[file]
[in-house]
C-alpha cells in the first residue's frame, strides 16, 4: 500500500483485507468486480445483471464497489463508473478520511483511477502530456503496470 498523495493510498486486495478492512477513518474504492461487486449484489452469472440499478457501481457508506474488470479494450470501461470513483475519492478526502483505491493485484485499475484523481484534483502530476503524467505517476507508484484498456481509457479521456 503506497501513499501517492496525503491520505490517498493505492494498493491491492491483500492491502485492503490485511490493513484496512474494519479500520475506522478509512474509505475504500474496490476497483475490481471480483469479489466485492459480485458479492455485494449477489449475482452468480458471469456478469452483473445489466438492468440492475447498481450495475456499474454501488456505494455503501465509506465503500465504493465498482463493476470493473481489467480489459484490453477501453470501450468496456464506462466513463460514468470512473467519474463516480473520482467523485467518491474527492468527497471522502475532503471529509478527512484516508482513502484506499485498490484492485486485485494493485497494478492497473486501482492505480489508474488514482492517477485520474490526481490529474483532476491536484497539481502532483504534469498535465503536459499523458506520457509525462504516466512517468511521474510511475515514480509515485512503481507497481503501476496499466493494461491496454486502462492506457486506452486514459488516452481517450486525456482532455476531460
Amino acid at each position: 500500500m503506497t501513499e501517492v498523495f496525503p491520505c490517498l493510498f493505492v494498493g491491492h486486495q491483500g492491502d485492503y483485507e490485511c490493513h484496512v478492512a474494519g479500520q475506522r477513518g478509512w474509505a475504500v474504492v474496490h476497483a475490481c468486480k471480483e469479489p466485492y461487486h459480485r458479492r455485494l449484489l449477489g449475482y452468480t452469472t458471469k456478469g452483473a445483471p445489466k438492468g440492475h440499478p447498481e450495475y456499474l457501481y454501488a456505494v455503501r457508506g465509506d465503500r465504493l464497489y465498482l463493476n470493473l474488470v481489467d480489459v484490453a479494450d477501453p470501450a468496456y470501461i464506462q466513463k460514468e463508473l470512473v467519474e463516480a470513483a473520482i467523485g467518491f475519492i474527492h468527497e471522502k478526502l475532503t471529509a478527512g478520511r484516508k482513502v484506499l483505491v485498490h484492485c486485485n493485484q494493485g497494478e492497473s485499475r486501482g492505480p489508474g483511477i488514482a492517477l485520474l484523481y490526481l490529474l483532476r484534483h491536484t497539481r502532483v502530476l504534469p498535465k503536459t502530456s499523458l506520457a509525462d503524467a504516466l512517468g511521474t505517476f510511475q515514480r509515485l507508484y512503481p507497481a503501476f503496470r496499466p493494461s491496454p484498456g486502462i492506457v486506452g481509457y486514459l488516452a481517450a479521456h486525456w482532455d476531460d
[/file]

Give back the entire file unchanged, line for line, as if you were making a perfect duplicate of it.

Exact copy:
[in-house]
C-alpha cells in the first residue's frame, strides 16, 4: 500500500483485507468486480445483471464497489463508473478520511483511477502530456503496470 498523495493510498486486495478492512477513518474504492461487486449484489452469472440499478457501481457508506474488470479494450470501461470513483475519492478526502483505491493485484485499475484523481484534483502530476503524467505517476507508484484498456481509457479521456 503506497501513499501517492496525503491520505490517498493505492494498493491491492491483500492491502485492503490485511490493513484496512474494519479500520475506522478509512474509505475504500474496490476497483475490481471480483469479489466485492459480485458479492455485494449477489449475482452468480458471469456478469452483473445489466438492468440492475447498481450495475456499474454501488456505494455503501465509506465503500465504493465498482463493476470493473481489467480489459484490453477501453470501450468496456464506462466513463460514468470512473467519474463516480473520482467523485467518491474527492468527497471522502475532503471529509478527512484516508482513502484506499485498490484492485486485485494493485497494478492497473486501482492505480489508474488514482492517477485520474490526481490529474483532476491536484497539481502532483504534469498535465503536459499523458506520457509525462504516466512517468511521474510511475515514480509515485512503481507497481503501476496499466493494461491496454486502462492506457486506452486514459488516452481517450486525456482532455476531460
Amino acid at each position: 500500500m503506497t501513499e501517492v498523495f496525503p491520505c490517498l493510498f493505492v494498493g491491492h486486495q491483500g492491502d485492503y483485507e490485511c490493513h484496512v478492512a474494519g479500520q475506522r477513518g478509512w474509505a475504500v474504492v474496490h476497483a475490481c468486480k471480483e469479489p466485492y461487486h459480485r458479492r455485494l449484489l449477489g449475482y452468480t452469472t458471469k456478469g452483473a445483471p445489466k438492468g440492475h440499478p447498481e450495475y456499474l457501481y454501488a456505494v455503501r457508506g465509506d465503500r465504493l464497489y465498482l463493476n470493473l474488470v481489467d480489459v484490453a479494450d477501453p470501450a468496456y470501461i464506462q466513463k460514468e463508473l470512473v467519474e463516480a470513483a473520482i467523485g467518491f475519492i474527492h468527497e471522502k478526502l475532503t471529509a478527512g478520511r484516508k482513502v484506499l483505491v485498490h484492485c486485485n493485484q494493485g497494478e492497473s485499475r486501482g492505480p489508474g483511477i488514482a492517477l485520474l484523481y490526481l490529474l483532476r484534483h491536484t497539481r502532483v502530476l504534469p498535465k503536459t502530456s499523458l506520457a509525462d503524467a504516466l512517468g511521474t505517476f510511475q515514480r509515485l507508484y512503481p507497481a503501476f503496470r496499466p493494461s491496454p484498456g486502462i492506457v486506452g481509457y486514459l488516452a481517450a479521456h486525456w482532455d476531460d